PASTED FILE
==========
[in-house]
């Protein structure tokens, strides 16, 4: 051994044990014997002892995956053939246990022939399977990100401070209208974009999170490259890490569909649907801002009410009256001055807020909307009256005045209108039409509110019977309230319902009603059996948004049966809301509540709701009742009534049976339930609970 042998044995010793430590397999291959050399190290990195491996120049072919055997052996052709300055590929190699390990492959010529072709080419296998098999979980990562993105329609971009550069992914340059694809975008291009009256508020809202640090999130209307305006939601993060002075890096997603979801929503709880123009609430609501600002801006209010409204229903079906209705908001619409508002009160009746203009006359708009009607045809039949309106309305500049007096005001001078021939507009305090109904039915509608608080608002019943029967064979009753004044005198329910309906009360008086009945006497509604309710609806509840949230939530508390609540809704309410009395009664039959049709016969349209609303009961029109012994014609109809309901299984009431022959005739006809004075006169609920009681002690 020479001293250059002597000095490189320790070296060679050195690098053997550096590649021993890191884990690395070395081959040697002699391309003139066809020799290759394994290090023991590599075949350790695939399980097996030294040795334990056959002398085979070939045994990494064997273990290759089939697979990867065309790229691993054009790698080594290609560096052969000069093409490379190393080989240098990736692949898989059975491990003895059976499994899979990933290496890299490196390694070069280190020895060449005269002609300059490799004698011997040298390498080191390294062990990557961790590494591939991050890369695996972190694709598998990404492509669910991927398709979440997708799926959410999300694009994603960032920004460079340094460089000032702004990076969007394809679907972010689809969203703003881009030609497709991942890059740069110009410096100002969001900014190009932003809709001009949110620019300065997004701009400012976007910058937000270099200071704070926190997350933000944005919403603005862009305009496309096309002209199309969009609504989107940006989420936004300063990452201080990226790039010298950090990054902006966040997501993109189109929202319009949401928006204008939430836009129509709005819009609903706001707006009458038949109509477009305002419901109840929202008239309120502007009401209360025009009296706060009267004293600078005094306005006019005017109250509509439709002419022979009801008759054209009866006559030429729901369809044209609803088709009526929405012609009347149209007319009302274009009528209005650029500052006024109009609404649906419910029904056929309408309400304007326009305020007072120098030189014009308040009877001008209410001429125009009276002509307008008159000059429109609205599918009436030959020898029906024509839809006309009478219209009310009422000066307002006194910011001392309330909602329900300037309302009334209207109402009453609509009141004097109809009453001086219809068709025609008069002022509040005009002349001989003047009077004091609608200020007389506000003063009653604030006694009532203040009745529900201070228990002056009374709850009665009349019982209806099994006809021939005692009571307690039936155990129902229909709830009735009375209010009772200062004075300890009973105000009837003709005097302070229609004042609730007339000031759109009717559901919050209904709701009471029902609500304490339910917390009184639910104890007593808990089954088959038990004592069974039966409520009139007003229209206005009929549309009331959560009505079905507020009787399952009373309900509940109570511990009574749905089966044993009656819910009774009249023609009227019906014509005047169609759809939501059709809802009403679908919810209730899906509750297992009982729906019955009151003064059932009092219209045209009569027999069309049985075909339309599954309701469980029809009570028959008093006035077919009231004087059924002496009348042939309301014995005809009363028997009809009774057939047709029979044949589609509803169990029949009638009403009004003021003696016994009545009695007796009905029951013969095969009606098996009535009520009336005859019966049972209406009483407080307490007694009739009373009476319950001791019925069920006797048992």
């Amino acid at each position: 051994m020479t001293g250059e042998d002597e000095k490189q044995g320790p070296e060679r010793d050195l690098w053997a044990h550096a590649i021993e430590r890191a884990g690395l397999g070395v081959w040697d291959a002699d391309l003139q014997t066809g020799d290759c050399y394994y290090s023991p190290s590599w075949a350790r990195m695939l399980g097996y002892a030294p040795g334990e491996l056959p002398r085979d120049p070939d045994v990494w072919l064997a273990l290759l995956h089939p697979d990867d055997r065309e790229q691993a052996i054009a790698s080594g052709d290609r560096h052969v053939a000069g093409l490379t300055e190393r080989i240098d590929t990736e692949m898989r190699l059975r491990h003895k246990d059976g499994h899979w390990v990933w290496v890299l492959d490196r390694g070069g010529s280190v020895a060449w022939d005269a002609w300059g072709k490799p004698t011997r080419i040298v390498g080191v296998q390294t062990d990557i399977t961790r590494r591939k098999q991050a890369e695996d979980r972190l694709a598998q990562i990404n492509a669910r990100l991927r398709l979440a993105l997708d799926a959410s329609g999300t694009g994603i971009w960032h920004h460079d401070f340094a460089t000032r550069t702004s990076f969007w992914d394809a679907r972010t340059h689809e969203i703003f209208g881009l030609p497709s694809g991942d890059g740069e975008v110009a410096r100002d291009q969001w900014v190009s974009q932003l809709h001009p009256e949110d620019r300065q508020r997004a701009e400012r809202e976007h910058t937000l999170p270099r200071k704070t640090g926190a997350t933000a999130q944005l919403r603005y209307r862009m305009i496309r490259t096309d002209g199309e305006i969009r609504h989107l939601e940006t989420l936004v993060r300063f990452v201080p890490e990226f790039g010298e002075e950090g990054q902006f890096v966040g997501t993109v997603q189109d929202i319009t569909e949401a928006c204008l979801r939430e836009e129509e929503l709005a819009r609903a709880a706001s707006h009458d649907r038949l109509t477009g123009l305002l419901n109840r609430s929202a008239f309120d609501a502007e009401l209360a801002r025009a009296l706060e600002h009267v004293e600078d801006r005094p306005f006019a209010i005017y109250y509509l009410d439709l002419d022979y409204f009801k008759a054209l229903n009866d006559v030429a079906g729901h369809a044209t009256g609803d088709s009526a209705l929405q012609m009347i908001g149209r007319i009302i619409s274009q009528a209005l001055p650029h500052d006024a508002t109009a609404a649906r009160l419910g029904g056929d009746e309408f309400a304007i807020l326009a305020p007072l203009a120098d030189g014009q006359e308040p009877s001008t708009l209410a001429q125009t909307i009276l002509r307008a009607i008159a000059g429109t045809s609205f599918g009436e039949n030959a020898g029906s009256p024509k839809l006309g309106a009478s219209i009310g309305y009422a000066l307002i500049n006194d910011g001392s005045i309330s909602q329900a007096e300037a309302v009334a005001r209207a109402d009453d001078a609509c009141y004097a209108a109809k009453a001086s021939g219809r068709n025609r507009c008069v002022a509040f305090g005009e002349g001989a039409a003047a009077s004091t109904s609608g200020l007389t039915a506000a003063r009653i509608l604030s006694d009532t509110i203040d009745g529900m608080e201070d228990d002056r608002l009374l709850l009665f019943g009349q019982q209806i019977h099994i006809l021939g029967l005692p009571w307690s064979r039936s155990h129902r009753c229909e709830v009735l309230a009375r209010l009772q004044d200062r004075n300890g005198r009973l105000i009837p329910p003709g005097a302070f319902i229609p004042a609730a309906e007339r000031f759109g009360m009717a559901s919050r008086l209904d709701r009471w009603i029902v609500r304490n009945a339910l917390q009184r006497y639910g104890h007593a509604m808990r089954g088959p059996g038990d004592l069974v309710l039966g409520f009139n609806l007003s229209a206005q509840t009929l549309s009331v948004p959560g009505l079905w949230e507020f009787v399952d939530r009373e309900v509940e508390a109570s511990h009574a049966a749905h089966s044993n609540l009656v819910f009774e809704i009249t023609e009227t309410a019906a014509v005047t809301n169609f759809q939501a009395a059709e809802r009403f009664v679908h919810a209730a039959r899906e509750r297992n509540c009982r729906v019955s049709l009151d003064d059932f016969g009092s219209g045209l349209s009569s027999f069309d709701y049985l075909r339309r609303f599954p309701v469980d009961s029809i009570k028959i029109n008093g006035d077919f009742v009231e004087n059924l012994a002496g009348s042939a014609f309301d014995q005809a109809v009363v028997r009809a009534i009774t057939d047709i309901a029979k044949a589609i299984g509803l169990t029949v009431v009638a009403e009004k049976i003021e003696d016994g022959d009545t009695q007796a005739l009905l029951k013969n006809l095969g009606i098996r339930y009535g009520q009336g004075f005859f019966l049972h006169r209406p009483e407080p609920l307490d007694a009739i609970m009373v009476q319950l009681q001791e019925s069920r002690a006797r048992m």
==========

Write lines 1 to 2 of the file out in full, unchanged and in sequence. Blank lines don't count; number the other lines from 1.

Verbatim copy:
[in-house]
């Protein structure tokens, strides 16, 4: 051994044990014997002892995956053939246990022939399977990100401070209208974009999170490259890490569909649907801002009410009256001055807020909307009256005045209108039409509110019977309230319902009603059996948004049966809301509540709701009742009534049976339930609970 042998044995010793430590397999291959050399190290990195491996120049072919055997052996052709300055590929190699390990492959010529072709080419296998098999979980990562993105329609971009550069992914340059694809975008291009009256508020809202640090999130209307305006939601993060002075890096997603979801929503709880123009609430609501600002801006209010409204229903079906209705908001619409508002009160009746203009006359708009009607045809039949309106309305500049007096005001001078021939507009305090109904039915509608608080608002019943029967064979009753004044005198329910309906009360008086009945006497509604309710609806509840949230939530508390609540809704309410009395009664039959049709016969349209609303009961029109012994014609109809309901299984009431022959005739006809004075006169609920009681002690 020479001293250059002597000095490189320790070296060679050195690098053997550096590649021993890191884990690395070395081959040697002699391309003139066809020799290759394994290090023991590599075949350790695939399980097996030294040795334990056959002398085979070939045994990494064997273990290759089939697979990867065309790229691993054009790698080594290609560096052969000069093409490379190393080989240098990736692949898989059975491990003895059976499994899979990933290496890299490196390694070069280190020895060449005269002609300059490799004698011997040298390498080191390294062990990557961790590494591939991050890369695996972190694709598998990404492509669910991927398709979440997708799926959410999300694009994603960032920004460079340094460089000032702004990076969007394809679907972010689809969203703003881009030609497709991942890059740069110009410096100002969001900014190009932003809709001009949110620019300065997004701009400012976007910058937000270099200071704070926190997350933000944005919403603005862009305009496309096309002209199309969009609504989107940006989420936004300063990452201080990226790039010298950090990054902006966040997501993109189109929202319009949401928006204008939430836009129509709005819009609903706001707006009458038949109509477009305002419901109840929202008239309120502007009401209360025009009296706060009267004293600078005094306005006019005017109250509509439709002419022979009801008759054209009866006559030429729901369809044209609803088709009526929405012609009347149209007319009302274009009528209005650029500052006024109009609404649906419910029904056929309408309400304007326009305020007072120098030189014009308040009877001008209410001429125009009276002509307008008159000059429109609205599918009436030959020898029906024509839809006309009478219209009310009422000066307002006194910011001392309330909602329900300037309302009334209207109402009453609509009141004097109809009453001086219809068709025609008069002022509040005009002349001989003047009077004091609608200020007389506000003063009653604030006694009532203040009745529900201070228990002056009374709850009665009349019982209806099994006809021939005692009571307690039936155990129902229909709830009735009375209010009772200062004075300890009973105000009837003709005097302070229609004042609730007339000031759109009717559901919050209904709701009471029902609500304490339910917390009184639910104890007593808990089954088959038990004592069974039966409520009139007003229209206005009929549309009331959560009505079905507020009787399952009373309900509940109570511990009574749905089966044993009656819910009774009249023609009227019906014509005047169609759809939501059709809802009403679908919810209730899906509750297992009982729906019955009151003064059932009092219209045209009569027999069309049985075909339309599954309701469980029809009570028959008093006035077919009231004087059924002496009348042939309301014995005809009363028997009809009774057939047709029979044949589609509803169990029949009638009403009004003021003696016994009545009695007796009905029951013969095969009606098996009535009520009336005859019966049972209406009483407080307490007694009739009373009476319950001791019925069920006797048992």